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By Martha Jette

What you should Know

When it comes to dieting, it is a proven fact. Your body needs a variety of vitamin and mineral rich food to function properly. If you starve your body, you do it irreparable harm.

There are a multitude of diets out there, so choosing just the right one for you will likely be difficult. There’s the Grapefruit Diet, Atkins Diet , Mediterranean Diet, NutriSystem Diet, Dr. Phil’s Ultimate Weight Solution, the Fruit Flush Diet, the Skinny Vegan Diet and countless more. How can you decide?

Forget fad diets that make big promises and when you don’t get the results, you become discouraged and quit. Your best route is to ignore those systems and get back to basics. Learn which foods benefit your body and which don’t with the understanding that most healthy women should only consume between 1,000 and 1,200 calories per day, while men can have up to 1,600.

A certain number of calories are needed by your body to keep it functioning properly by providing much-needed energy. However, if you eat more calories each day than you can burn off, you gain weight.

In order to lose one pound of fat per week, you need to eat about 500 calories less each day. Over a week, that equals 3,500 calories less and that equals about one pound of fat. The idea is to eat fewer calories and burn off more, which can only be accomplished with regular exercise.

However, before you begin any diet regime talk with your doctor, particularly if you have any health issues that might be affected.

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By Martha Jette

Losing weight is never easy but there are some tips and tricks you can use to help ensure success.

1) The first step is to shop the outside aisles of the grocery story first. This is where you will find the fruits and vegetables, meat and dairy products essential to good health.

2) Don’t keep checking the scale to see if you’ve lost weight yet. Some people who do this get discouraged and give up too easily. Once a week is more than enough.

3) Don’t switch to an alternative diet plan all at once, especially if the diet involves eliminating specific foods. Make the change gradually for a better chance at success.

4) Whether at home or dining out, choose smaller portion sizes. People are often full but continue to eat simply because there is more food on their plates.

5) Slow down and chew your food. If you rush through your meal, you will not enjoy it and are more likely to snack later.

6) When you begin to feel full, stop eating. Your brain is telling you that you’ve had enough.

7) Rather than stuffing yourself on three meals a day, eat smaller meals more often. This way, your body’s metabolism will keep on working and give you energy throughout the day.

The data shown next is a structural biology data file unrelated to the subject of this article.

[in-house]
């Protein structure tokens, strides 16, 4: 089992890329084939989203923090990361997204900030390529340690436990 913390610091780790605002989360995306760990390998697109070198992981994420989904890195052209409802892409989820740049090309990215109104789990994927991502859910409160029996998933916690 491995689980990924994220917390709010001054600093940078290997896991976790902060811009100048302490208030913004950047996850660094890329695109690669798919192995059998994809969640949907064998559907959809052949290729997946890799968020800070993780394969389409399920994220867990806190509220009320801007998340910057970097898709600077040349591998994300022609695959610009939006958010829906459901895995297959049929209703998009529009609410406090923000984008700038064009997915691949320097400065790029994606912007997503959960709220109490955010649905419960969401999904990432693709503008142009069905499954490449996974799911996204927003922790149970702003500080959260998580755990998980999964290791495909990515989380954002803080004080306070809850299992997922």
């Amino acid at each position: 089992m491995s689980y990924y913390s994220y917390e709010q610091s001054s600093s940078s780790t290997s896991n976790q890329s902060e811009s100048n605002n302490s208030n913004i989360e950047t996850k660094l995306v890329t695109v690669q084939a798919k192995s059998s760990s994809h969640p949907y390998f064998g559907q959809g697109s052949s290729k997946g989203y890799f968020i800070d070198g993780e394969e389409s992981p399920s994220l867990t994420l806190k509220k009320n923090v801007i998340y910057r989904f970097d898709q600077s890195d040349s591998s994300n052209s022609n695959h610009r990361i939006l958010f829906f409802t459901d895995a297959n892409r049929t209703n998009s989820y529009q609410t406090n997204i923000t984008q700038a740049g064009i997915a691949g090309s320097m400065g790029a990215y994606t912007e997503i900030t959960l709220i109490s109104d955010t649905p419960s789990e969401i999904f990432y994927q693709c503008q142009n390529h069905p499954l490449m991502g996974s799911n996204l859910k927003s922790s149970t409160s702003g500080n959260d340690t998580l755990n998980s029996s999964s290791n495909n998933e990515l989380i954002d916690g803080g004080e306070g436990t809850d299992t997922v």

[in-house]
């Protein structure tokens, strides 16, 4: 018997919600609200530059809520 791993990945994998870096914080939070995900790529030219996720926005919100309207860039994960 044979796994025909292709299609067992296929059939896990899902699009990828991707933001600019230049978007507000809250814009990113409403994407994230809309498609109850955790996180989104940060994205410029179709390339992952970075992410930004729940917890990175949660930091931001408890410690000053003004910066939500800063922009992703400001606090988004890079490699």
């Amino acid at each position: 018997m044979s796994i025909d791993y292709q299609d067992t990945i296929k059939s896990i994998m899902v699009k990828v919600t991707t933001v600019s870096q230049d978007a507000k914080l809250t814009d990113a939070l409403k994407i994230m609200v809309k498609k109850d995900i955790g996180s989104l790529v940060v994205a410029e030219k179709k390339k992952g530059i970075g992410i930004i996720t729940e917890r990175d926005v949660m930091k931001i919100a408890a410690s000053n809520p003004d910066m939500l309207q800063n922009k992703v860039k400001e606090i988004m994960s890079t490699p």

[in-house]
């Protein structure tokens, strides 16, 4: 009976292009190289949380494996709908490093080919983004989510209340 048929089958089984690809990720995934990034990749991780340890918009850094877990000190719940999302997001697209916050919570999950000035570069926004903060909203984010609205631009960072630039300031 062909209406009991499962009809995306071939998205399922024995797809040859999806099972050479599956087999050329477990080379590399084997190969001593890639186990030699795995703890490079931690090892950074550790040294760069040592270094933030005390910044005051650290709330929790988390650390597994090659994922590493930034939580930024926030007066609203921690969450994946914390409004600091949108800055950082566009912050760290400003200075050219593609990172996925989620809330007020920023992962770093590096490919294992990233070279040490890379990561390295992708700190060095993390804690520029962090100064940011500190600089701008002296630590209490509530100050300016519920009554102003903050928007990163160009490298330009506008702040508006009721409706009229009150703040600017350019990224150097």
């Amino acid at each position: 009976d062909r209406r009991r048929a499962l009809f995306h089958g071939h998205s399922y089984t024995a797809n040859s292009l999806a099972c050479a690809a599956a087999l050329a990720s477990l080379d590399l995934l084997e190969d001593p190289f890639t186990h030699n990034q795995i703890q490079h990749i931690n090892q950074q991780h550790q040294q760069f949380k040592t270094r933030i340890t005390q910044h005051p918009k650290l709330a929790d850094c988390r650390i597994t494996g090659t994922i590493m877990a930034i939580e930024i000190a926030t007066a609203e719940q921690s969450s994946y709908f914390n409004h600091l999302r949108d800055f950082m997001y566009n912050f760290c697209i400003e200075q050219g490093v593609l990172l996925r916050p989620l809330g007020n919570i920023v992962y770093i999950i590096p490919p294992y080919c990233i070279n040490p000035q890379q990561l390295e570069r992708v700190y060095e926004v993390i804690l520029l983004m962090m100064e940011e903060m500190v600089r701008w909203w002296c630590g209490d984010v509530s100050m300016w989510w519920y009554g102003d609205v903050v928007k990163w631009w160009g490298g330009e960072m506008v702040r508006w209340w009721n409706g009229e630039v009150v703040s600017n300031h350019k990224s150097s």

8) Re-write your recipes to use low-calorie alternatives to fat and sugar. For low sugar recipes, visit Meals for You.com

9) Substitute sugary fruit drinks with low-calorie alternatives or water. Be careful of the many chemical sweeteners like Aspartame and Saccharin. Aspartame has undergone more than 200 tests and was found to be safe. However, Saccharin was evaluated by the Joint Expert Committee on Food Additives and it was found that long-term use in animals produced a carcinogenic hazard. For more on this study go HERE. It might be wise to try a natural sugar substitute like Stevia instead.

10) Processed foods that might contain potentially harmful additives. Processed foods are those that are canned, frozen, refrigerated, dehydrated or asceptically processed. Additives include but are not limited to preservatives, sweeteners, emulsifiers, stabilizers, texturizers, synthetic vitamins and even bleach that most often are listed as items you cannot even pronounce.

11) Do not entirely eliminate certain foods because they’re not as good for you. Sooner or later, you will cave in and likely eat much more of it at one time.

12) Cut down on salt. The recommended daily intake is about one teaspoon. Too much sodium in the diet not only cause congestive heart failure, cirrhosis and chronic kidney disease but also causes water retention.

Tip for Seniors

One of the primary health concerns of seniors is arthritis related illness that cause pain and swelling of joints and connective tissue. Something that might help them is an anti-inflammatory diet, in which certain foods are eaten that decrease inflammation that can in turn lead to other health problems including inflammatory disease and even Alzheimer’s.

The diet includes oily fish, fruit and vegetables, legumes and spices. Participants also reduce inflammation causing foods like trans fats, saturated fats, processed foods and refined carbohydrates.

Dr. Christopher Cannon, associate professor of medicine at Harvard Medical School co-authored The Complete Idiots Guide to the Anti-Inflammation Diet, which includes recipes to avoid inflammation and Alzheimer’s disease. And it appears that he might be on to something.

Researchers at Columbia University recently discovered that a diet high in fish oil and vegetables prevent those with mild memory loss from getting full-blown dementia.

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